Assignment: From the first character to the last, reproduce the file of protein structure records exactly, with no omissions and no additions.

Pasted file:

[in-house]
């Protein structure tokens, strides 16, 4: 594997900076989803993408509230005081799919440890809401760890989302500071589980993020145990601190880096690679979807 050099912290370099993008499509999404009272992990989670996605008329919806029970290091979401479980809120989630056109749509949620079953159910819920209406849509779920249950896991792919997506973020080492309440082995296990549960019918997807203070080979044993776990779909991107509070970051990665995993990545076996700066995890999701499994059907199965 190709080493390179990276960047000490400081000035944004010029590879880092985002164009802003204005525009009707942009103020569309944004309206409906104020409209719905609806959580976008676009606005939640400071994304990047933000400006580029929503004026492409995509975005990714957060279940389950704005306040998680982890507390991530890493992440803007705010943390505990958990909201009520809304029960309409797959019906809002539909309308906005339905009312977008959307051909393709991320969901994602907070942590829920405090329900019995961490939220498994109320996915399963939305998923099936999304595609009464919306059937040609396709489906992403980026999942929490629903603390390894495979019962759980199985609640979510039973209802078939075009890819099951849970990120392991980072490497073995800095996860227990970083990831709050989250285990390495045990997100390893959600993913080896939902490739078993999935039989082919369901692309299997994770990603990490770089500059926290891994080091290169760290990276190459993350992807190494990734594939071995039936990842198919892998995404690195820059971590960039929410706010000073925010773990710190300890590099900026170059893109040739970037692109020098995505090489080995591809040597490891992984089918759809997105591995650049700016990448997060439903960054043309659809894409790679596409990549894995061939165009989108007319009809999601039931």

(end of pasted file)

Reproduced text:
[in-house]
């Protein structure tokens, strides 16, 4: 594997900076989803993408509230005081799919440890809401760890989302500071589980993020145990601190880096690679979807 050099912290370099993008499509999404009272992990989670996605008329919806029970290091979401479980809120989630056109749509949620079953159910819920209406849509779920249950896991792919997506973020080492309440082995296990549960019918997807203070080979044993776990779909991107509070970051990665995993990545076996700066995890999701499994059907199965 190709080493390179990276960047000490400081000035944004010029590879880092985002164009802003204005525009009707942009103020569309944004309206409906104020409209719905609806959580976008676009606005939640400071994304990047933000400006580029929503004026492409995509975005990714957060279940389950704005306040998680982890507390991530890493992440803007705010943390505990958990909201009520809304029960309409797959019906809002539909309308906005339905009312977008959307051909393709991320969901994602907070942590829920405090329900019995961490939220498994109320996915399963939305998923099936999304595609009464919306059937040609396709489906992403980026999942929490629903603390390894495979019962759980199985609640979510039973209802078939075009890819099951849970990120392991980072490497073995800095996860227990970083990831709050989250285990390495045990997100390893959600993913080896939902490739078993999935039989082919369901692309299997994770990603990490770089500059926290891994080091290169760290990276190459993350992807190494990734594939071995039936990842198919892998995404690195820059971590960039929410706010000073925010773990710190300890590099900026170059893109040739970037692109020098995505090489080995591809040597490891992984089918759809997105591995650049700016990448997060439903960054043309659809894409790679596409990549894995061939165009989108007319009809999601039931």